CenturyLink Home Internet Review: A Fiber Deal Worth Your Attention

  • CenturyLink's customer satisfaction numbers
  • The bottom line and FAQs
  • Available in 37 states, CenturyLink Internet may best be known for its former Price for Life deal. But my first introduction to the company was in 2011 with CenturyLink Field, home of the NFL's Seattle Seahawks. I thought CenturyLink was a bank or maybe even an insurance company. It turns out it's one of the country's largest internet service providers, available to over 49 million customers across the country, according to Federal Communications Commission data.

    In September 2020, CenturyLink (and the stadium it sponsors) rebranded itself to Lumen Technologies. The CenturyLink brand still exists as the name of its internet service offering, though. If you live in the Northwest (and are perhaps one of the 12s, as Seahawks fans are lovingly called), or in any of the other states where CenturyLink is available, it might be one of your top home internet options.


    CenturyLink home internet

    Edit See at CenturyLink > See All Providers


    • Some of the most affordable fiber plans you can find with CenturyLink's Fiber internet
    • Unlimited data and no contracts required, so no worries about cancellation fees or overage charges

    Don't Like

    • DSL speeds can vary wildly based on address and sometimes fall below what the FCC deems as "broadband"
    • Overall plan selection is limited based on your address

    CenturyLink offers customers either a digital subscriber line or fiber-optic internet service. Ground-laid fiber-optic cable is a lot faster than phone line-based DSL connections, so your speeds will vary significantly depending on what's available at your address. Of the 37 states it services, CenturyLink provides its Fiber Internet to 25 of them, so not all of its customers will have access to those faster speeds. If you do, don't hesitate to dive in -- it's one of the most affordable fiber plans you can find across the country. But if DSL is your only option, you might find your internet experience lacking.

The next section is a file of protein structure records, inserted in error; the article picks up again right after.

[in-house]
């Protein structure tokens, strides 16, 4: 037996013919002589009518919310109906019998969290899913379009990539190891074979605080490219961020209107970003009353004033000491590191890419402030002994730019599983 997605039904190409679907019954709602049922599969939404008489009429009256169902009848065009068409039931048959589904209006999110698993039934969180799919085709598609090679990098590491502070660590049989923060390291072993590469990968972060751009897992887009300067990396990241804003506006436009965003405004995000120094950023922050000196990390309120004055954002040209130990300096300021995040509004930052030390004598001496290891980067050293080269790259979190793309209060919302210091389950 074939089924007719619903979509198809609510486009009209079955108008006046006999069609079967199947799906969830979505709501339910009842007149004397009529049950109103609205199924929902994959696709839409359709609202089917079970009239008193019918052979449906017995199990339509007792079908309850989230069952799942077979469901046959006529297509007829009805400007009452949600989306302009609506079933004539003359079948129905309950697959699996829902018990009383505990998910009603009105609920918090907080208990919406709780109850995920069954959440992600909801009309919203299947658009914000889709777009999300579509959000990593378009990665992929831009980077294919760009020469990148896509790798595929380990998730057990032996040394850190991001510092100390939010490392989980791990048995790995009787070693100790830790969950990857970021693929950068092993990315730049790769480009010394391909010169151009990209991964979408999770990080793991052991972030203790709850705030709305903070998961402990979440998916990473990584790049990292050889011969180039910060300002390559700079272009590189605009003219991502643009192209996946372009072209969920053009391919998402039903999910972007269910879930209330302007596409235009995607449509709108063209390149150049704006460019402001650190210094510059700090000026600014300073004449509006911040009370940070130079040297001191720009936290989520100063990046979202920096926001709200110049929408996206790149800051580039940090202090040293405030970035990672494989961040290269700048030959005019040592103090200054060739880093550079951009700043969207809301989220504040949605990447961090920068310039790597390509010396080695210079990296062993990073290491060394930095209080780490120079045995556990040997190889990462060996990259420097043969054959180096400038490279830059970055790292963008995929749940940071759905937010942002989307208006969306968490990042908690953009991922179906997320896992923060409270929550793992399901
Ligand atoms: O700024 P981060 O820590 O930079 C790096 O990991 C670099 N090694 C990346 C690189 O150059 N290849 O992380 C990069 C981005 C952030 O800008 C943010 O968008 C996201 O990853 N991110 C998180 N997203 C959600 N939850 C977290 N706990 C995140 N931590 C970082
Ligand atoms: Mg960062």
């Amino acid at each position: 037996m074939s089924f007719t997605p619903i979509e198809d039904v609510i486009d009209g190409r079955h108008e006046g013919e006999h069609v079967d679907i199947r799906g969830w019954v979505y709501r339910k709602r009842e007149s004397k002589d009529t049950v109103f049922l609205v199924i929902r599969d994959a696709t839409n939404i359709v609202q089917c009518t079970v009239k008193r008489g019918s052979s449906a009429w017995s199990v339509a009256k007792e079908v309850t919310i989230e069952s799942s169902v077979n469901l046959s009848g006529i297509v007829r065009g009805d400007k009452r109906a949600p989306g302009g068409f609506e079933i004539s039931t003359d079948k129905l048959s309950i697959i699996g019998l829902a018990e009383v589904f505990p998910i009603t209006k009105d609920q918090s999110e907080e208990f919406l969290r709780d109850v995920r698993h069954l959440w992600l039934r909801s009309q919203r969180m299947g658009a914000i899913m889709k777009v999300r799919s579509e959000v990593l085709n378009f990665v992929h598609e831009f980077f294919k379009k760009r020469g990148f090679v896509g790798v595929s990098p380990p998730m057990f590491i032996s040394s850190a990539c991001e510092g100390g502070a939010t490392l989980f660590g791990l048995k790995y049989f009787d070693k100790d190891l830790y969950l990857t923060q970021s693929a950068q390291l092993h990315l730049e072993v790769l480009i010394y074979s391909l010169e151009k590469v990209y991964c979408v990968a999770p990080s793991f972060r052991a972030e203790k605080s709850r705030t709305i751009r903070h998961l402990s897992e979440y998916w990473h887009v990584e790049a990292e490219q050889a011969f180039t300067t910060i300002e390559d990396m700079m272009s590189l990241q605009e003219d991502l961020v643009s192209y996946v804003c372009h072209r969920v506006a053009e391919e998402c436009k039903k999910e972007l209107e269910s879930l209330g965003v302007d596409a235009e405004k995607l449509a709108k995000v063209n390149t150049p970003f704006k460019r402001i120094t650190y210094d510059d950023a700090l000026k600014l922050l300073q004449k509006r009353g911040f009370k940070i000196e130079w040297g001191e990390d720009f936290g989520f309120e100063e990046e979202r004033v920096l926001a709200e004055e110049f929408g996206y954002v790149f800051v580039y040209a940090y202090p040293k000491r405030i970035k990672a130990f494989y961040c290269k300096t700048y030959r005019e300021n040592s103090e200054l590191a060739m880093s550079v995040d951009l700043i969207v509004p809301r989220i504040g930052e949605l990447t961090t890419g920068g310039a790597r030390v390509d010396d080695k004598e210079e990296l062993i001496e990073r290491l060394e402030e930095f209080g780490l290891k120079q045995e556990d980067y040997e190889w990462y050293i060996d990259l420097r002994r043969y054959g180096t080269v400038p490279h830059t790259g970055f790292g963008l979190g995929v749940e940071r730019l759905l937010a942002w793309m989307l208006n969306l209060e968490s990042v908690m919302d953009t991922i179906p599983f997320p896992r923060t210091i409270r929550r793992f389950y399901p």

CenturyLink home internet service is available in 37 states. The company tells CNET that fiber plans are available at roughly 50% of serviceable addresses.


    To start, here's where CenturyLink internet is available

    You can find CenturyLink home internet service in 36 states across the US. 

    Alabama Kansas New Mexico Texas
    Arkansas Louisiana North Carolina Utah
    Arizona Michigan North Dakota Virginia
    Colorado Minnesota Ohio Washington
    Florida Mississippi Oklahoma Wisconsin
    Georgia Missouri Oregon Wyoming
    Idaho Montana Pennsylvania

    Illinois Nebraska South Carolina

    Indiana Nevada South Dakota

    Iowa New Jersey Tennessee

    According to a spokesperson for Lumen, "Fiber is currently available in about 50% of our footprint, including Denver, Portland, Salt Lake City, Seattle and Springfield, Missouri, with additional cities planned throughout 2021."

    div">>See at CenturyLink

    CenturyLink home internet plans and prices

    CenturyLink currently offers DSL internet plans, ranging up to 140Mbps, or a 100% fiber network featuring two available plans. A Lumen spokesperson told CNET the company is continuing to invest and expand its fiber footprint, so it's been unveiling its Fiber Internet to new markets this year.

    CenturyLink plans and pricing


    Max speeds

    Monthly cost

    Equipment fees

    Data cap

    Simply Unlimited 20 20Mbps download, 2Mbps upload $50 $15 for modem/router rental (optional) None
    Simply Unlimited 40 40Mbps download, 5Mbps upload $50 $15 for modem/router rental (optional) None
    Simply Unlimited 60 60Mbps download, 7Mbps upload $50 $15 for modem/router rental (optional) None